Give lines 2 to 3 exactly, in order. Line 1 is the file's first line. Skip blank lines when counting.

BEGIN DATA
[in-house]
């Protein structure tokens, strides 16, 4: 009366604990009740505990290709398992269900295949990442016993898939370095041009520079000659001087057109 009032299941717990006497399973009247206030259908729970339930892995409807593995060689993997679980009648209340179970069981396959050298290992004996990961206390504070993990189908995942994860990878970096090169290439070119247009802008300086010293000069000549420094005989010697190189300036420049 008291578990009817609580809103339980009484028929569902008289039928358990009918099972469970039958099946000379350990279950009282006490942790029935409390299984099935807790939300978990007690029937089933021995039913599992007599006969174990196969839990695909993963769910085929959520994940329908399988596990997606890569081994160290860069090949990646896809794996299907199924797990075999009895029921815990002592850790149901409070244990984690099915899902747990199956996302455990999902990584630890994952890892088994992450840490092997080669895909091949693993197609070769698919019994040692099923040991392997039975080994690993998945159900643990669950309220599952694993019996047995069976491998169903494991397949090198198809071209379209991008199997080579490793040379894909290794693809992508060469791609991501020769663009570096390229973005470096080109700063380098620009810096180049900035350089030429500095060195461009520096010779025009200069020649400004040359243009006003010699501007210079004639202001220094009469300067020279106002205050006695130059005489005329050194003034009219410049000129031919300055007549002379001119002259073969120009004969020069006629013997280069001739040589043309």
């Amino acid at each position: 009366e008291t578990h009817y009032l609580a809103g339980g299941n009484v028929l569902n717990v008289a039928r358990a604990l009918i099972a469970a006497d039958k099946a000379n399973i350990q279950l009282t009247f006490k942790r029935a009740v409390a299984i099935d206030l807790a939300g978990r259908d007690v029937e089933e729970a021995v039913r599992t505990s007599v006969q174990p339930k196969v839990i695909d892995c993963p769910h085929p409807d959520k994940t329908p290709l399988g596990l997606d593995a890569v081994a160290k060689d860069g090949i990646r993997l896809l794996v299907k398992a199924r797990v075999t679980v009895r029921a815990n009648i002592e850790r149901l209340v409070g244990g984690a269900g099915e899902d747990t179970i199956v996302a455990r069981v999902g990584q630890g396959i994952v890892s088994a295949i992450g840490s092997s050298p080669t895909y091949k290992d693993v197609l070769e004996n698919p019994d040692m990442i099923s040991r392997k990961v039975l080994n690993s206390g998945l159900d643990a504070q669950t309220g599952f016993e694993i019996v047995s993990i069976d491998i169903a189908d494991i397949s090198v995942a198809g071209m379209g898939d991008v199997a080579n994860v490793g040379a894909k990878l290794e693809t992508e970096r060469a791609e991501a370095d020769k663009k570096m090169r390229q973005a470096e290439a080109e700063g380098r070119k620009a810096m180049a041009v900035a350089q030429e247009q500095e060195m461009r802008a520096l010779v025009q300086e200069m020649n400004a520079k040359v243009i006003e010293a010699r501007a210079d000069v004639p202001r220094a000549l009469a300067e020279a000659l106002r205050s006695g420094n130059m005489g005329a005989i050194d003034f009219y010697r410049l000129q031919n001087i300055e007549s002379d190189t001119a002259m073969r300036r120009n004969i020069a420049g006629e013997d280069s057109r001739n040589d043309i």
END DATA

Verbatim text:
């Protein structure tokens, strides 16, 4: 009366604990009740505990290709398992269900295949990442016993898939370095041009520079000659001087057109 009032299941717990006497399973009247206030259908729970339930892995409807593995060689993997679980009648209340179970069981396959050298290992004996990961206390504070993990189908995942994860990878970096090169290439070119247009802008300086010293000069000549420094005989010697190189300036420049 008291578990009817609580809103339980009484028929569902008289039928358990009918099972469970039958099946000379350990279950009282006490942790029935409390299984099935807790939300978990007690029937089933021995039913599992007599006969174990196969839990695909993963769910085929959520994940329908399988596990997606890569081994160290860069090949990646896809794996299907199924797990075999009895029921815990002592850790149901409070244990984690099915899902747990199956996302455990999902990584630890994952890892088994992450840490092997080669895909091949693993197609070769698919019994040692099923040991392997039975080994690993998945159900643990669950309220599952694993019996047995069976491998169903494991397949090198198809071209379209991008199997080579490793040379894909290794693809992508060469791609991501020769663009570096390229973005470096080109700063380098620009810096180049900035350089030429500095060195461009520096010779025009200069020649400004040359243009006003010699501007210079004639202001220094009469300067020279106002205050006695130059005489005329050194003034009219410049000129031919300055007549002379001119002259073969120009004969020069006629013997280069001739040589043309």
């Amino acid at each position: 009366e008291t578990h009817y009032l609580a809103g339980g299941n009484v028929l569902n717990v008289a039928r358990a604990l009918i099972a469970a006497d039958k099946a000379n399973i350990q279950l009282t009247f006490k942790r029935a009740v409390a299984i099935d206030l807790a939300g978990r259908d007690v029937e089933e729970a021995v039913r599992t505990s007599v006969q174990p339930k196969v839990i695909d892995c993963p769910h085929p409807d959520k994940t329908p290709l399988g596990l997606d593995a890569v081994a160290k060689d860069g090949i990646r993997l896809l794996v299907k398992a199924r797990v075999t679980v009895r029921a815990n009648i002592e850790r149901l209340v409070g244990g984690a269900g099915e899902d747990t179970i199956v996302a455990r069981v999902g990584q630890g396959i994952v890892s088994a295949i992450g840490s092997s050298p080669t895909y091949k290992d693993v197609l070769e004996n698919p019994d040692m990442i099923s040991r392997k990961v039975l080994n690993s206390g998945l159900d643990a504070q669950t309220g599952f016993e694993i019996v047995s993990i069976d491998i169903a189908d494991i397949s090198v995942a198809g071209m379209g898939d991008v199997a080579n994860v490793g040379a894909k990878l290794e693809t992508e970096r060469a791609e991501a370095d020769k663009k570096m090169r390229q973005a470096e290439a080109e700063g380098r070119k620009a810096m180049a041009v900035a350089q030429e247009q500095e060195m461009r802008a520096l010779v025009q300086e200069m020649n400004a520079k040359v243009i006003e010293a010699r501007a210079d000069v004639p202001r220094a000549l009469a300067e020279a000659l106002r205050s006695g420094n130059m005489g005329a005989i050194d003034f009219y010697r410049l000129q031919n001087i300055e007549s002379d190189t001119a002259m073969r300036r120009n004969i020069a420049g006629e013997d280069s057109r001739n040589d043309i």